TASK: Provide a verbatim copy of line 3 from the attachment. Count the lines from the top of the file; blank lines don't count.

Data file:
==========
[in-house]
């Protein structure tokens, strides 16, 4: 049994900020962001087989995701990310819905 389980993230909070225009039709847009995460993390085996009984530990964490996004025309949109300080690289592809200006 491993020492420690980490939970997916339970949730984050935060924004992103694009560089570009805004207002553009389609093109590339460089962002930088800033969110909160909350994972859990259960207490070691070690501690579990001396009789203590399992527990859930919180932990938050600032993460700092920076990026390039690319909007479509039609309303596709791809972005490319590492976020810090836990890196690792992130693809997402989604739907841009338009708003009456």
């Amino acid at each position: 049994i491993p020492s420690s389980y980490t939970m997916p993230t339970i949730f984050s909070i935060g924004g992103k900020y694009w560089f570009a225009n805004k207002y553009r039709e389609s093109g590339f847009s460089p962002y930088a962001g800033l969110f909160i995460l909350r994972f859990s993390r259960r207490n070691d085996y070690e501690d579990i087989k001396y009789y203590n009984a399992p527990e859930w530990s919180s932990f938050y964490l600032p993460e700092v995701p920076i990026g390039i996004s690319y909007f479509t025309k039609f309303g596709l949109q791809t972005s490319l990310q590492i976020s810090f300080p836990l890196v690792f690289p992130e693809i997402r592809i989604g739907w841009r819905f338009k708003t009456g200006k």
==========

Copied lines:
């Amino acid at each position: 049994i491993p020492s420690s389980y980490t939970m997916p993230t339970i949730f984050s909070i935060g924004g992103k900020y694009w560089f570009a225009n805004k207002y553009r039709e389609s093109g590339f847009s460089p962002y930088a962001g800033l969110f909160i995460l909350r994972f859990s993390r259960r207490n070691d085996y070690e501690d579990i087989k001396y009789y203590n009984a399992p527990e859930w530990s919180s932990f938050y964490l600032p993460e700092v995701p920076i990026g390039i996004s690319y909007f479509t025309k039609f309303g596709l949109q791809t972005s490319l990310q590492i976020s810090f300080p836990l890196v690792f690289p992130e693809i997402r592809i989604g739907w841009r819905f338009k708003t009456g200006k």